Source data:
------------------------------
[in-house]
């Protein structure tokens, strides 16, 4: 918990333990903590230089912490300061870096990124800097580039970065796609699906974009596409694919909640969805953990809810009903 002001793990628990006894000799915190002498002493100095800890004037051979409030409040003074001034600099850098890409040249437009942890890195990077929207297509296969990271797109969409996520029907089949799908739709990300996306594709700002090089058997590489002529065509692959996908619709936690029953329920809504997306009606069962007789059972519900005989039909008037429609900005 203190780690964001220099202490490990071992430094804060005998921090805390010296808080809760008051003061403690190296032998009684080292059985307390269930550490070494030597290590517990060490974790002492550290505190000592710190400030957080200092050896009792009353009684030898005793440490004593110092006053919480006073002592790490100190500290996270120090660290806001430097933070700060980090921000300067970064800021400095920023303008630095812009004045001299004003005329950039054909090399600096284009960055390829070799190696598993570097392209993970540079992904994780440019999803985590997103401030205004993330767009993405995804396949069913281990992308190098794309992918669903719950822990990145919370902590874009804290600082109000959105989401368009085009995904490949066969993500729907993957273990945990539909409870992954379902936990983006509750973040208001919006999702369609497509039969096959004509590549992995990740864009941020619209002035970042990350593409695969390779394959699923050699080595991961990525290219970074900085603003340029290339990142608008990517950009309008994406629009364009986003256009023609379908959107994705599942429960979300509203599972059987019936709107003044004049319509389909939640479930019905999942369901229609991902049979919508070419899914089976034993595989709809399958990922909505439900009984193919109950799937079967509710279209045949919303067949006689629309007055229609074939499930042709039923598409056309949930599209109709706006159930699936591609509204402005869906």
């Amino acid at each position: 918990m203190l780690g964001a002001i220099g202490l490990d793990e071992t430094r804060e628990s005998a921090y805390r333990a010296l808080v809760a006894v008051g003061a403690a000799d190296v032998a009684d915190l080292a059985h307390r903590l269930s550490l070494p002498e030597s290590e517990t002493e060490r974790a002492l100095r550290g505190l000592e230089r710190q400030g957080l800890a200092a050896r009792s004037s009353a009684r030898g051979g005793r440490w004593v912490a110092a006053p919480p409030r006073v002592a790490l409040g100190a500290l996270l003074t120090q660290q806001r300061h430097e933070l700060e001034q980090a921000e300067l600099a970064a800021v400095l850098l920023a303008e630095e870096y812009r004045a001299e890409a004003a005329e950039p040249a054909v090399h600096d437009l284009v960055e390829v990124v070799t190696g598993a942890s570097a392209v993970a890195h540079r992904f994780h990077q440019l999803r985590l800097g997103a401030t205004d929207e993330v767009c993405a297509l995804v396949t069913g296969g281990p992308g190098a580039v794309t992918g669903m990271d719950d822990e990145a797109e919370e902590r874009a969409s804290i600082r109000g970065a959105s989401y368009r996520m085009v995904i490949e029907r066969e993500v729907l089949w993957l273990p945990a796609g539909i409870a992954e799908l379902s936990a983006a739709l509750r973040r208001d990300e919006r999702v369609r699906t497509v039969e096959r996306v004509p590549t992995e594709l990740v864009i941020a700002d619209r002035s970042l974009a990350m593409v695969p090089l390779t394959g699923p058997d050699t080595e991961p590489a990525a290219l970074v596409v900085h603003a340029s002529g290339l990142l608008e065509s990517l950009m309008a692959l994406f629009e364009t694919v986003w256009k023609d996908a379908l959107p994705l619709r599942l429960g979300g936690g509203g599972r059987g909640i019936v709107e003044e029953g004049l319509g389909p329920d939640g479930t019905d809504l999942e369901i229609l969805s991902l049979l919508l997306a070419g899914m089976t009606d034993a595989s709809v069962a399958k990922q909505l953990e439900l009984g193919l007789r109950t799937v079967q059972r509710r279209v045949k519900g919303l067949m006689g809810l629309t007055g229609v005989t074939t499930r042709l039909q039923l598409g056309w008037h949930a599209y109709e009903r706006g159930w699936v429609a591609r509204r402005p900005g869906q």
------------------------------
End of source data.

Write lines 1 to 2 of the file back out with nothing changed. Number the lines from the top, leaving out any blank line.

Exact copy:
[in-house]
């Protein structure tokens, strides 16, 4: 918990333990903590230089912490300061870096990124800097580039970065796609699906974009596409694919909640969805953990809810009903 002001793990628990006894000799915190002498002493100095800890004037051979409030409040003074001034600099850098890409040249437009942890890195990077929207297509296969990271797109969409996520029907089949799908739709990300996306594709700002090089058997590489002529065509692959996908619709936690029953329920809504997306009606069962007789059972519900005989039909008037429609900005 203190780690964001220099202490490990071992430094804060005998921090805390010296808080809760008051003061403690190296032998009684080292059985307390269930550490070494030597290590517990060490974790002492550290505190000592710190400030957080200092050896009792009353009684030898005793440490004593110092006053919480006073002592790490100190500290996270120090660290806001430097933070700060980090921000300067970064800021400095920023303008630095812009004045001299004003005329950039054909090399600096284009960055390829070799190696598993570097392209993970540079992904994780440019999803985590997103401030205004993330767009993405995804396949069913281990992308190098794309992918669903719950822990990145919370902590874009804290600082109000959105989401368009085009995904490949066969993500729907993957273990945990539909409870992954379902936990983006509750973040208001919006999702369609497509039969096959004509590549992995990740864009941020619209002035970042990350593409695969390779394959699923050699080595991961990525290219970074900085603003340029290339990142608008990517950009309008994406629009364009986003256009023609379908959107994705599942429960979300509203599972059987019936709107003044004049319509389909939640479930019905999942369901229609991902049979919508070419899914089976034993595989709809399958990922909505439900009984193919109950799937079967509710279209045949919303067949006689629309007055229609074939499930042709039923598409056309949930599209109709706006159930699936591609509204402005869906």